Drill sergeants suspended in Army sex assault probe
Savannah, Ga. — Commanders at an Army post in Georgia have suspended “multiple” drill sergeants as the military investigates allegations that trainees were victims of sexual assault and other sexual misconduct, an Army spokesman said Wednesday.
Army investigators were notified immediately after a female trainee at Fort Benning accused a drill sergeant of sexual assault, post spokesman Ben Garrett said. That complaint led to investigators uncovering more allegations of “sexual misconduct” between drill sergeants and trainees, according to a Fort Benning news release.
“There are multiple drill sergeants that are involved in the investigation,” Garrett said. Asked specifically how many had been suspended, he said: “We’re not releasing that because it is part of the ongoing investigation.”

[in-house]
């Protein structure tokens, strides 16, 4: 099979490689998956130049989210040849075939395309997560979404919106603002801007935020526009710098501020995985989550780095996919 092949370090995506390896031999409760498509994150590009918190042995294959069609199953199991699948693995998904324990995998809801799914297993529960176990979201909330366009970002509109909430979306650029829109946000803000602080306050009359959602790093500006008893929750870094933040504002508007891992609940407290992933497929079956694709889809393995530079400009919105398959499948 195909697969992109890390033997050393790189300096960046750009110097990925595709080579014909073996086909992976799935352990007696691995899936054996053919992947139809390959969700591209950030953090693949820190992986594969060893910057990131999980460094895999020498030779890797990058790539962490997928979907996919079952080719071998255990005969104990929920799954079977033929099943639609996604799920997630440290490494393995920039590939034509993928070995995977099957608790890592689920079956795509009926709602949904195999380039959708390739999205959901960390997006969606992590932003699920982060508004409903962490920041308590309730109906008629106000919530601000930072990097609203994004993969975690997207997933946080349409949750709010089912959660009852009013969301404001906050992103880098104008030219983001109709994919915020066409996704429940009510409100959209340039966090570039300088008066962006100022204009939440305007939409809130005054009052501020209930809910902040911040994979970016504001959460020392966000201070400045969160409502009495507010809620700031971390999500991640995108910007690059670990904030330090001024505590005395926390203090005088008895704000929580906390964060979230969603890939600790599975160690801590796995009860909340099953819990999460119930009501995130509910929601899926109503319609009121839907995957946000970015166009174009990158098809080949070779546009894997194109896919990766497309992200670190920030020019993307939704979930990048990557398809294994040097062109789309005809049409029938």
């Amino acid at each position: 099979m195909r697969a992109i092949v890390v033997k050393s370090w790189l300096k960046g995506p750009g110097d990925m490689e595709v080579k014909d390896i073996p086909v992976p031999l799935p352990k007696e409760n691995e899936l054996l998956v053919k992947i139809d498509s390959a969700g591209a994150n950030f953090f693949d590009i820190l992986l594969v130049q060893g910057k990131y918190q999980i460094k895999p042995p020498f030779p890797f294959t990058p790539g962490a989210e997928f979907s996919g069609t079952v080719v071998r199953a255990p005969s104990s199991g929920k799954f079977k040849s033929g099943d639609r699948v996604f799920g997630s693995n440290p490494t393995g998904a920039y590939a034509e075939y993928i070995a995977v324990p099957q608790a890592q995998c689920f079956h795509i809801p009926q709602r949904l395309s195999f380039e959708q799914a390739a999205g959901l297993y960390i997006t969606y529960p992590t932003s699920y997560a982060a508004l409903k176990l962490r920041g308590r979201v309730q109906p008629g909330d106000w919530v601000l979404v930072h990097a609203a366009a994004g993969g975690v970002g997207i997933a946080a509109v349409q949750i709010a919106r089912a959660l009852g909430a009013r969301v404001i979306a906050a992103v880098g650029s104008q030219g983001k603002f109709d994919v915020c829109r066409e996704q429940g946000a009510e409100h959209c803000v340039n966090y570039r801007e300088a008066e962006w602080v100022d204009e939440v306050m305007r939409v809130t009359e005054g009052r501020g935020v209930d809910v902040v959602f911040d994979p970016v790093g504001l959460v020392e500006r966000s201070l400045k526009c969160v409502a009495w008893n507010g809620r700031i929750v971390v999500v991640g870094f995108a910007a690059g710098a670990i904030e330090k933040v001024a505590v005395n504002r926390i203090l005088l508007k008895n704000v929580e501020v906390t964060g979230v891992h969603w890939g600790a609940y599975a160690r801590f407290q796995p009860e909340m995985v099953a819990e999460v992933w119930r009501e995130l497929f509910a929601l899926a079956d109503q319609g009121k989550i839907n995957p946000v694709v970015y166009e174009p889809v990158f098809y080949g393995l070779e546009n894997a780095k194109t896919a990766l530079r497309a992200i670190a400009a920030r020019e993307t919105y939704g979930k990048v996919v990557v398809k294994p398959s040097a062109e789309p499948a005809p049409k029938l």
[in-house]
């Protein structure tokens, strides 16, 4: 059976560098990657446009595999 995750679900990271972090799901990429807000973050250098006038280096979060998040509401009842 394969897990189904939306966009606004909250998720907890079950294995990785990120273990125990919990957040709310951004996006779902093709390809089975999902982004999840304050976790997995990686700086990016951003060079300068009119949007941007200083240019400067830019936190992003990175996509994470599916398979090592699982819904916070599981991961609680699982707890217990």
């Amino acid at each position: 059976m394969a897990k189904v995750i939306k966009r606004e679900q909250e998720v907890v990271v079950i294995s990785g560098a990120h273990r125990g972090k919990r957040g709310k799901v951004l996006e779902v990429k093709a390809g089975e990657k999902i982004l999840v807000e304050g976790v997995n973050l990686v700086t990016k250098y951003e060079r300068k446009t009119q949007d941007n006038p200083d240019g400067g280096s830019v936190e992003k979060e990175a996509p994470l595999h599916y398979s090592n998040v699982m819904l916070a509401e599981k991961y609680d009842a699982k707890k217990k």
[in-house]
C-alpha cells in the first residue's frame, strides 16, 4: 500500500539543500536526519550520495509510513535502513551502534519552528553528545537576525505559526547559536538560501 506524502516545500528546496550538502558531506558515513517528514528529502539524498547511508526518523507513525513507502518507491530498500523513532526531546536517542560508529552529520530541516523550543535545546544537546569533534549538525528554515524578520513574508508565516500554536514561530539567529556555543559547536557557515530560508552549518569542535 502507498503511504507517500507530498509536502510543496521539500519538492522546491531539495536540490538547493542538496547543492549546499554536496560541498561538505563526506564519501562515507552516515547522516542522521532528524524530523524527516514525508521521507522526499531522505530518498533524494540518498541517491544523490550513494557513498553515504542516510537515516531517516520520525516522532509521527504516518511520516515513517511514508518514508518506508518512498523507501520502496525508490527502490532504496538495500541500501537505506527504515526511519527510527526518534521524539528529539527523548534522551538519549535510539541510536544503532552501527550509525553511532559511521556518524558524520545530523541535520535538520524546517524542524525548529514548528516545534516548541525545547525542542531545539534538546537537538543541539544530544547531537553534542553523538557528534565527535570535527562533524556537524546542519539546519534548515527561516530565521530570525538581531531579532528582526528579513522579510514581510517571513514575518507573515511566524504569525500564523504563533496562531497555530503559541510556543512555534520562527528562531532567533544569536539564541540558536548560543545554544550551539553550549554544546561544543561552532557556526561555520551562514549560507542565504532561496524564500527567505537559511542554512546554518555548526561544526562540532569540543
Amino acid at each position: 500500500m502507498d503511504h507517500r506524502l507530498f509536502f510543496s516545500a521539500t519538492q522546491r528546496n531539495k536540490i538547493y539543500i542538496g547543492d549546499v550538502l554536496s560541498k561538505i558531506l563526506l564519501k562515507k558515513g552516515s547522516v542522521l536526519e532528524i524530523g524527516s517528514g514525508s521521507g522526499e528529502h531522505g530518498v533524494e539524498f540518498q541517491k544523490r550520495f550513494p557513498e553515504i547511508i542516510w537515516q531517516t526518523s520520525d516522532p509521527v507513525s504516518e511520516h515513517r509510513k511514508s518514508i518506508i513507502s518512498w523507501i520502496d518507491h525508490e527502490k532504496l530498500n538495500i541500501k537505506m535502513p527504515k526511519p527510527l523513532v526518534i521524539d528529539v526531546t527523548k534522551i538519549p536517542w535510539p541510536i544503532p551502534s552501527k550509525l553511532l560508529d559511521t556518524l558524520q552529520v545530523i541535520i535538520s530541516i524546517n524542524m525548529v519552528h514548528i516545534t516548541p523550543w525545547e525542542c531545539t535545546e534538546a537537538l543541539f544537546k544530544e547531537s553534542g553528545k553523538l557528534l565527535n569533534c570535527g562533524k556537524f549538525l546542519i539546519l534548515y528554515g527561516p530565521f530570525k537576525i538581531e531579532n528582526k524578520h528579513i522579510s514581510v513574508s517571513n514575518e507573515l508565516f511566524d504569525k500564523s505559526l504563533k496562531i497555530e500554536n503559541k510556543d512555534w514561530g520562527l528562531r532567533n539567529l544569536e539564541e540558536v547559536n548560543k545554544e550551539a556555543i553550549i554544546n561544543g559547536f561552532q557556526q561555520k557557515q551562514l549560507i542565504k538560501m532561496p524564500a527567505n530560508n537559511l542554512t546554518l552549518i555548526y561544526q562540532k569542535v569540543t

Located in Columbus near the Georgia-Alabama state line, Fort Benning is a sprawling post that conducts soldiers’ basic training. It’s also home to the Army’s infantry and armor schools, as well as the infamously grueling Army Ranger school.
More than 11,000 soldiers are stationed full-time at Fort Benning, plus a weekly average of roughly 17,000 trainees.
Garrett said no one had been charged in the case as of Wednesday.
Fort Benning has offered counseling, legal and medical services to all trainees involved in the case, the post’s news release said. The number of trainees involved was also not released. Garrett said he did not know if all of them were female.
In May, the Pentagon reported there were 6,172 reports of sexual assault filed across all military service branches in 2016, compared to 6,083 the previous year.
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